Behavior is determined not only by stimuli but also by internal states of those behavior generating networks that function as sensory motor-integrators. An important type of network state is an experience-dependent state that relies on the memory of recent experiences. Consequently, to generate responses, networks integrate both current stimuli and memories of recent experiences that are expressed as network states. We propose to study how experience dependent states are generated, expressed, and integrated with stimuli that impinge on the network. Towards this purpose, we will use a well characterized preparation that generates ingestive and egestive responses. We will use a multidisciplinary approach that combines electrophysiological, biochemical and cell-biological techniques. Repetitive stimulation of an input that elicits egestive responses establishes a network state that is manifested in repetition priming, i.e., a progressive increase of egestiveness of the response. Importantly, in the aftermath of repetitive stimulation of egestive inputs, a task switch cost is observed, i.e., stimulation of an ingestive input now elicits egestive rather than ingestive responses. The fact that the same network state has two different manifestations has made it possible to dissociate the functions of network states and network connectivity. Based on a series of recent findings, we propose that the EN- stimulation dependent network state is not implemented through recruitment of a singular set of specialized neurons but instead emerges as a result of the parallel peptidergic modulation of the excitability of several neurons that play a critical role in expressing various manifestations of network states. However, network states are not the sole determinant of responses. We propose that the specificity of responses that networks generate in different states depends not only on the momentary state of the network but also on the characteristics of neuronal connections within the network. Finally, we suggest that the mnemonic component of network states, i.e., persistent modification of neuronal excitability is mediated by peptidergic activation of specific second messenger systems whose role we propose to test. Various forms of pathology of initiation and repetition of movements are observed in Parkinsons disease, autistic children, and are also induced as a result of brain lesions. Thus, it may be hoped that understanding the mechanisms of the phenomena that we propose to study may a novel perspective on these disorders.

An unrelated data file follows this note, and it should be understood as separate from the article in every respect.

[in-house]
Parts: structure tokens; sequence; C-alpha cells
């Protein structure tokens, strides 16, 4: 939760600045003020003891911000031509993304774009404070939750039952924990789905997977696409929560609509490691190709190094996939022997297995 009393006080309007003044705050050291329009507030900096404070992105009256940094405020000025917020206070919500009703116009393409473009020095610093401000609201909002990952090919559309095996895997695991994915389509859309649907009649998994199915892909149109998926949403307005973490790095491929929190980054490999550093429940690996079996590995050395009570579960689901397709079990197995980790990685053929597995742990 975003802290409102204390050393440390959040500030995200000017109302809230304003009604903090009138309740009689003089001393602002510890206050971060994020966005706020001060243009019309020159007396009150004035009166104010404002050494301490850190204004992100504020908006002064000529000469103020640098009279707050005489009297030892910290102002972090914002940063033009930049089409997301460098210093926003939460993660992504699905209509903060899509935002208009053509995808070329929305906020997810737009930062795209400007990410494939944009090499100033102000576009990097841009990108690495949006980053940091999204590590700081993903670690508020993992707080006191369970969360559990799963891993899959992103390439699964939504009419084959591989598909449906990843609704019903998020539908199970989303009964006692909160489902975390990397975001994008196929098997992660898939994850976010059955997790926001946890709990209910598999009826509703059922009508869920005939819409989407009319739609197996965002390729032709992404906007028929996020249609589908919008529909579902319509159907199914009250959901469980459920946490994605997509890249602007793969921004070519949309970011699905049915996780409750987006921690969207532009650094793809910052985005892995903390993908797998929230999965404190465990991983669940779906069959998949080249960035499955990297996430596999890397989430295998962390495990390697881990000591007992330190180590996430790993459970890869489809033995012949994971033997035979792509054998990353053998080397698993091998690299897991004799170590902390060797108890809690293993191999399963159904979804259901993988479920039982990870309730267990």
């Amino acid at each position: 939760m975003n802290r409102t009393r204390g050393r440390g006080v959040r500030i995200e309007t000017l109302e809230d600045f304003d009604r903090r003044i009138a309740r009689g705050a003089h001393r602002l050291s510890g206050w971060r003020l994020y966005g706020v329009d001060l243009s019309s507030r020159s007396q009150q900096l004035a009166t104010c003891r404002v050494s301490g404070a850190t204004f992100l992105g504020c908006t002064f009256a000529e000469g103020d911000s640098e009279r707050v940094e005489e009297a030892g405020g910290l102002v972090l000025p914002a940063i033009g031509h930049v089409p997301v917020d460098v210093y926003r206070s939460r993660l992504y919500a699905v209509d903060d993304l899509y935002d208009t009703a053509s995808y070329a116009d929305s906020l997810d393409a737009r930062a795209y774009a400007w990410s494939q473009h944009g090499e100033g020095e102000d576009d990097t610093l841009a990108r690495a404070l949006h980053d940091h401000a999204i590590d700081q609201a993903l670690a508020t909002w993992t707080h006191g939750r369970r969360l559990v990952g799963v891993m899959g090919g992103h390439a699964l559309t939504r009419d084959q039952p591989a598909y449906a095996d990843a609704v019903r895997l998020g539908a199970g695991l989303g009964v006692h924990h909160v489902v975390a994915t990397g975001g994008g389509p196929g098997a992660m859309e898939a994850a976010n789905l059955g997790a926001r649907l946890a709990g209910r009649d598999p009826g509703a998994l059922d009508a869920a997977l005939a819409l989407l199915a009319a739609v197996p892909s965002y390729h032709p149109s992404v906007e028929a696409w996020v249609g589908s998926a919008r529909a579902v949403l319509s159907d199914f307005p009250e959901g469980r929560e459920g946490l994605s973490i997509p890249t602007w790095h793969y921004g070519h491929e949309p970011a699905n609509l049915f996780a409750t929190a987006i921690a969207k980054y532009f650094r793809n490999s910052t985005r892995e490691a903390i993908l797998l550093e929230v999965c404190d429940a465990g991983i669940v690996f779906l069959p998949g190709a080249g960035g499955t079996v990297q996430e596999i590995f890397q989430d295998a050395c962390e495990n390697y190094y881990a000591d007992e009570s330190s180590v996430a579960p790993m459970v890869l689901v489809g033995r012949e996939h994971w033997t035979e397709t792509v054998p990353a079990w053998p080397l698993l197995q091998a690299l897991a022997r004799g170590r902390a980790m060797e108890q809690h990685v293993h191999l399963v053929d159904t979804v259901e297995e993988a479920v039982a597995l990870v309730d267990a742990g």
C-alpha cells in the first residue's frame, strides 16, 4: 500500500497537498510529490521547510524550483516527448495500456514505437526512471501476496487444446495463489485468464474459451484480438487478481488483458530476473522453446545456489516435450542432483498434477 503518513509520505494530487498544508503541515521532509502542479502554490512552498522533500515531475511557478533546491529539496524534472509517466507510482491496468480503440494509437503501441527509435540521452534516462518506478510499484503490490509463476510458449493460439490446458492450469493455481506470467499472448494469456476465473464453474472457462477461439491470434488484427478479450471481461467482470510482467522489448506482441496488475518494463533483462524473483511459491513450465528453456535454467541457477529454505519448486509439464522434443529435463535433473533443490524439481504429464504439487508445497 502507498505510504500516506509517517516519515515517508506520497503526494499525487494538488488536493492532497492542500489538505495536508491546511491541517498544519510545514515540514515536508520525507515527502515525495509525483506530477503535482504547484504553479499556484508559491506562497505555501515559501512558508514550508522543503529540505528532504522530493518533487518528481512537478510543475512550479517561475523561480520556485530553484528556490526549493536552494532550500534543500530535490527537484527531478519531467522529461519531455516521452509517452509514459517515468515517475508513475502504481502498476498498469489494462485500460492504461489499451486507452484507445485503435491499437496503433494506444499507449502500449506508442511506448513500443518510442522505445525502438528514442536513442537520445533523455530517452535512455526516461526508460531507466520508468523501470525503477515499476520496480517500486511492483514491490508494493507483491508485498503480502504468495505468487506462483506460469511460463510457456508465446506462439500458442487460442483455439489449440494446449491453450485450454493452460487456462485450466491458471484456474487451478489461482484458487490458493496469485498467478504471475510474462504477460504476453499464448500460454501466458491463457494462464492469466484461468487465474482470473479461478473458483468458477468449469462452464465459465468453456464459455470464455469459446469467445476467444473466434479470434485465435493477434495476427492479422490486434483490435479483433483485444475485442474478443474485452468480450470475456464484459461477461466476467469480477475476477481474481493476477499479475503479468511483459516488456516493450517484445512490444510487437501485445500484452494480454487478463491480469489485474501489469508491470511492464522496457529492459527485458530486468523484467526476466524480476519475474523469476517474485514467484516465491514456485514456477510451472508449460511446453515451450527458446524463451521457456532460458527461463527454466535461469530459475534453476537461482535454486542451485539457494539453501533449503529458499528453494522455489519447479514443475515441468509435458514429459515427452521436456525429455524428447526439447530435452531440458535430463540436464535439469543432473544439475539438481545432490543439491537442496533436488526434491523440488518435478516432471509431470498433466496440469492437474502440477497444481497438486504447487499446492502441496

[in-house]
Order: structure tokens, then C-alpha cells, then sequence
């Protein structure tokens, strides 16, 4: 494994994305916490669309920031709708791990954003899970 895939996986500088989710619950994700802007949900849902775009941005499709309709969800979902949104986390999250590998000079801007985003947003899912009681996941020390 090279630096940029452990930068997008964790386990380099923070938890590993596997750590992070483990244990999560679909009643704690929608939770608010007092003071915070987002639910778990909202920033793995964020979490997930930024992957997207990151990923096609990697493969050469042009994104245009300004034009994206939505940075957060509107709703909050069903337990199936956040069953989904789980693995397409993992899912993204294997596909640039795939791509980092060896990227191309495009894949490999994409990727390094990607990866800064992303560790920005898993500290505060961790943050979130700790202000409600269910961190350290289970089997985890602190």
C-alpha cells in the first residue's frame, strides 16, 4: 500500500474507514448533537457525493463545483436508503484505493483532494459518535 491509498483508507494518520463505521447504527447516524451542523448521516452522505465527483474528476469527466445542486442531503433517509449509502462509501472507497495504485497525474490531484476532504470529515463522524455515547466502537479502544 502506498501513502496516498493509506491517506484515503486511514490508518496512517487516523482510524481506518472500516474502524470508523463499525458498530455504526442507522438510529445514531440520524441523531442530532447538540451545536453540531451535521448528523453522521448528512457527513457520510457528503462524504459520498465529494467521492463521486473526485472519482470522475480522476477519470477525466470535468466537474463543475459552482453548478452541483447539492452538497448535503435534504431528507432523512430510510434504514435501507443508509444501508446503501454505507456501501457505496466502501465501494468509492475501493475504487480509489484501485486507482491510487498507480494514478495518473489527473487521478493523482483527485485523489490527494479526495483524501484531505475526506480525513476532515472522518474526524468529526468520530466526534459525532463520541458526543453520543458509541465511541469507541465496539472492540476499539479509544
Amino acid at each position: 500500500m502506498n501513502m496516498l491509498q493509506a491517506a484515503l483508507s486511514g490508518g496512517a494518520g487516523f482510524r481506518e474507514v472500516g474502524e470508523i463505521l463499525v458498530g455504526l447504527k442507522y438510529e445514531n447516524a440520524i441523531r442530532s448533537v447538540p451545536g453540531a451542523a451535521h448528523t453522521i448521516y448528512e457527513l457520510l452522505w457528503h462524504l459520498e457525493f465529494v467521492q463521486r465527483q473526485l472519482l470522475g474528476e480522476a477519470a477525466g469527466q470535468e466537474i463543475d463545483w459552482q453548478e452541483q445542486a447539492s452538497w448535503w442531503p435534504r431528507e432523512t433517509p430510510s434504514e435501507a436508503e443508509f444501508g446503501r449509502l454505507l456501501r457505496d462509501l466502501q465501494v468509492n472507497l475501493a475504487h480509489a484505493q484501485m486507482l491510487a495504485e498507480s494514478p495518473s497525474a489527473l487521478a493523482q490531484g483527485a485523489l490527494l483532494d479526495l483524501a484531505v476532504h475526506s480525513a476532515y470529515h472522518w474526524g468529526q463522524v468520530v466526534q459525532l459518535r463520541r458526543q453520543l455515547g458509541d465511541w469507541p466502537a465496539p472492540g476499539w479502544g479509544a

We propose to study the neural basis of behavior switching and stability. These two processes are disrupted in childhood autism and Parkinson's disease. These studies may lead to novel insights into the nature of the behavioral deficits in these diseases.
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